In our example, we will set up a function that involves a simulation of transmission through a waveguide in the presence of a scatterer.

This scatterer geometry and material properties will depend on the function input arguments.

The output of the function will simply be the power transmitted into the 0th order mode.

We will then take the gradient of the output of this function (power) with respect to the scatterer geometric and medium properties using autograd.

To start, it can often be helpful to break our function up into a few parts for debugging.

Therefore, we will introduce one function to make the td.Simulation given the input arguments and one function to postprocess the result.

[11]:
def make_simulation(center: tuple, size: tuple, eps: float) -> td.Simulation:
    """Makes a simulation with a variable scatter width, height, and relative permittivity."""

    wavelength = 1.0
    freq0 = td.C_0 / wavelength
    dl = 0.02

    # a "static" structure
    waveguide = td.Structure(
        geometry=td.Box(size=(td.inf, 0.3, 0.2)), medium=td.Medium(permittivity=2.0)
    )

    # our "forward" soruce
    mode_src = td.ModeSource(
        size=(0, 1.5, 1.5),
        center=(-0.9, 0, 0),
        mode_index=0,
        source_time=td.GaussianPulse(freq0=freq0, fwidth=freq0 / 10),
        direction="+",
    )

    # a monitor to store data that our overall function will depend on
    mode_mnt = td.ModeMonitor(
        size=(0, 1.5, 1.5),
        center=(+0.9, 0, 0),
        mode_spec=mode_src.mode_spec,
        freqs=[freq0],
        name="mode",
    )

    # the structure that depends on the input parameters, which we will differentiate our function w.r.t
    scatterer = td.Structure(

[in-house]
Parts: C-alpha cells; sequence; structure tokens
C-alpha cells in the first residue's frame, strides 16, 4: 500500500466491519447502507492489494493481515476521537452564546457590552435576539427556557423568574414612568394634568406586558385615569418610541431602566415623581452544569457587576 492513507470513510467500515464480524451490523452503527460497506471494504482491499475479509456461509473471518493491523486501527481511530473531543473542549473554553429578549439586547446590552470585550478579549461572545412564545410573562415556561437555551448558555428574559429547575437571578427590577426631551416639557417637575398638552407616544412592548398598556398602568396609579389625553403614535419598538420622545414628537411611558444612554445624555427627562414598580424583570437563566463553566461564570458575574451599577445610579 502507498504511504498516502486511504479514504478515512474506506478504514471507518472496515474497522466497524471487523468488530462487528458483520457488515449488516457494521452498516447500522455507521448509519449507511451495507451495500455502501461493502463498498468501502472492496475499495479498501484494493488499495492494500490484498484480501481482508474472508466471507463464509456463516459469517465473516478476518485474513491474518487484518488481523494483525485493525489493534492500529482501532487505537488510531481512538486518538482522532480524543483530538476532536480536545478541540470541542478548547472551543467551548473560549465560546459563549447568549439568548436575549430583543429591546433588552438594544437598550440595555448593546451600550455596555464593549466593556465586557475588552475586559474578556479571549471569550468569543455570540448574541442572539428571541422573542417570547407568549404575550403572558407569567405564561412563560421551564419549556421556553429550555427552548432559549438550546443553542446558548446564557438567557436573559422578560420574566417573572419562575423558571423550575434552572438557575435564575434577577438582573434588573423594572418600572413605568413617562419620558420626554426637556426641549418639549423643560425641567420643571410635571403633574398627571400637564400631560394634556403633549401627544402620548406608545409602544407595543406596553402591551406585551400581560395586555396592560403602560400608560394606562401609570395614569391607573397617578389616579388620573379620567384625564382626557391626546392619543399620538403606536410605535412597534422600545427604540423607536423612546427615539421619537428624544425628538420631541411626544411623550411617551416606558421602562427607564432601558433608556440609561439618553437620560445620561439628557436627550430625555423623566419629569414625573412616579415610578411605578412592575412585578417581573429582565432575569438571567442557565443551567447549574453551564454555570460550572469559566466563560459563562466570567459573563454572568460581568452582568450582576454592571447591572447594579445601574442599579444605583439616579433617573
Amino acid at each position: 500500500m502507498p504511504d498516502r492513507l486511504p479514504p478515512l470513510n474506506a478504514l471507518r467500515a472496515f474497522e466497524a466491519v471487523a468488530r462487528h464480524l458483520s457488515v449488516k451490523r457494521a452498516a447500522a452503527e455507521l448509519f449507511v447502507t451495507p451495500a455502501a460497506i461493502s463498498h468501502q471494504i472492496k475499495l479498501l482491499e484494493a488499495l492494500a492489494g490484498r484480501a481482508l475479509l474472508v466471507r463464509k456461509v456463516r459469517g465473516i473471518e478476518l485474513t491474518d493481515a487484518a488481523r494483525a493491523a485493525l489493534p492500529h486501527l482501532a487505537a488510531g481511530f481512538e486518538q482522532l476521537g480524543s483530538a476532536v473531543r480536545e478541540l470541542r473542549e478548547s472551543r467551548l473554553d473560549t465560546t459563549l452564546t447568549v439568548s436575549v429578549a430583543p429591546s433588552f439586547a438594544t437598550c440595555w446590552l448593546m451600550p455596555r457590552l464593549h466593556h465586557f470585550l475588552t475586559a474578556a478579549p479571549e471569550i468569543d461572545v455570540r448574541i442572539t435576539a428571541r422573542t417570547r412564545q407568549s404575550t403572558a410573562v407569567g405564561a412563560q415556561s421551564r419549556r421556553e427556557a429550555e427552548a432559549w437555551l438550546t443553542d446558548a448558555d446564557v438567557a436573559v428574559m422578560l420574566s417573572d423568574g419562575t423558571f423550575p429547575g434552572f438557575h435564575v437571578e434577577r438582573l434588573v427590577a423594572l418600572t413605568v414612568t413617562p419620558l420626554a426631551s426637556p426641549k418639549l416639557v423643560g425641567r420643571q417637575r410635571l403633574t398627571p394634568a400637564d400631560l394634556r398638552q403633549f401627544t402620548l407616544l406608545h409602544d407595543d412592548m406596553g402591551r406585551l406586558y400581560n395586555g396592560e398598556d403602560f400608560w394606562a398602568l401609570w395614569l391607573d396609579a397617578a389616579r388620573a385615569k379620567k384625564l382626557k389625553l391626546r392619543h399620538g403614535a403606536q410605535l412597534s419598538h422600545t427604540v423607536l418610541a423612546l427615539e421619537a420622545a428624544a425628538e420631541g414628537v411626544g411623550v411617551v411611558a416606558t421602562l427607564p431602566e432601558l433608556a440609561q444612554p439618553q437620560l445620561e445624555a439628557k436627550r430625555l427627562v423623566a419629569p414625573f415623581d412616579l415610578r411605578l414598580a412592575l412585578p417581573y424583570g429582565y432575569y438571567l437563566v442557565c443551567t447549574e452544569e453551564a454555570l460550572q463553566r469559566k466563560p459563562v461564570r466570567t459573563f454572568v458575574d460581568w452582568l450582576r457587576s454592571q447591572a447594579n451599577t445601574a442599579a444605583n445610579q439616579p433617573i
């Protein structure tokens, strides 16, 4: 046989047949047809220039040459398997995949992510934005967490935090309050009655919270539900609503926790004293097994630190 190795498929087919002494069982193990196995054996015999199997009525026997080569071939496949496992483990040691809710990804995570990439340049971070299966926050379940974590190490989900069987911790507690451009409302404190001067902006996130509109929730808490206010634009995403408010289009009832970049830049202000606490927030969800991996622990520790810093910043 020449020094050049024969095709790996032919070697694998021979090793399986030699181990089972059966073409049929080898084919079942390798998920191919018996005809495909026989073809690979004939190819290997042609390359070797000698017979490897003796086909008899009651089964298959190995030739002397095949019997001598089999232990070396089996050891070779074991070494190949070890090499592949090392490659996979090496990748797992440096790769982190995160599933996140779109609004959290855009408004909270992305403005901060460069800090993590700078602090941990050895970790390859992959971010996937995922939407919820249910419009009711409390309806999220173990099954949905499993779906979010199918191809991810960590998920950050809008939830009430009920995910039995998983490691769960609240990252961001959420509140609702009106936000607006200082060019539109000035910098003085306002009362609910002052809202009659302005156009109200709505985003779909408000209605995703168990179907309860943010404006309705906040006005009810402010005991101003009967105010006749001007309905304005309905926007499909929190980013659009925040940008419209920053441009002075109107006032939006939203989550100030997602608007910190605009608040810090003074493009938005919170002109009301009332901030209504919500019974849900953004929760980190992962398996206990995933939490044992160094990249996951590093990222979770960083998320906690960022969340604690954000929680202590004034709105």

geometry=td.Box(
            center=center,
            size=size,
        ),
        medium=td.Medium(permittivity=eps),
    )

    return td.Simulation(
        size=(2, 2, 2),
        run_time=1e-12,
        structures=[waveguide, scatterer],
        sources=[mode_src],
        monitors=[mode_mnt],
        boundary_spec=td.BoundarySpec.all_sides(td.PML()),
        grid_spec=td.GridSpec.uniform(dl=dl),
    )

Let’s try setting up the simulation and plotting it for starters.

[12]:
# starting set of input parameters
center0 = (0.0, 0.0, 0.0)
size0 = (0.5, 1.0, 1.0)
eps0 = 3.0

sim = make_simulation(center=center0, size=size0, eps=eps0)
_, axes = plt.subplots(1, 3, figsize=(16, 5))

for ax, dim in zip(axes, "xyz"):
    sim.plot(**{dim: 0}, ax=ax)
plt.show()
../_images/notebooks_Autograd1Intro_20_0.png

Post-processing the output data#

After the simulation is run, it returns a td.SimulationData containing the data we want to post-process.

Let’s write a function that will process this td.SimulationData and return the power in the mode amplitude of our output mode monitor.

[13]:
def compute_power(sim_data: td.SimulationData) -> float:
    """Post process the result of the Simulation run to return the power in the mode at index=0."""

    freq0 = sim_data.simulation.monitors[0].freqs[0]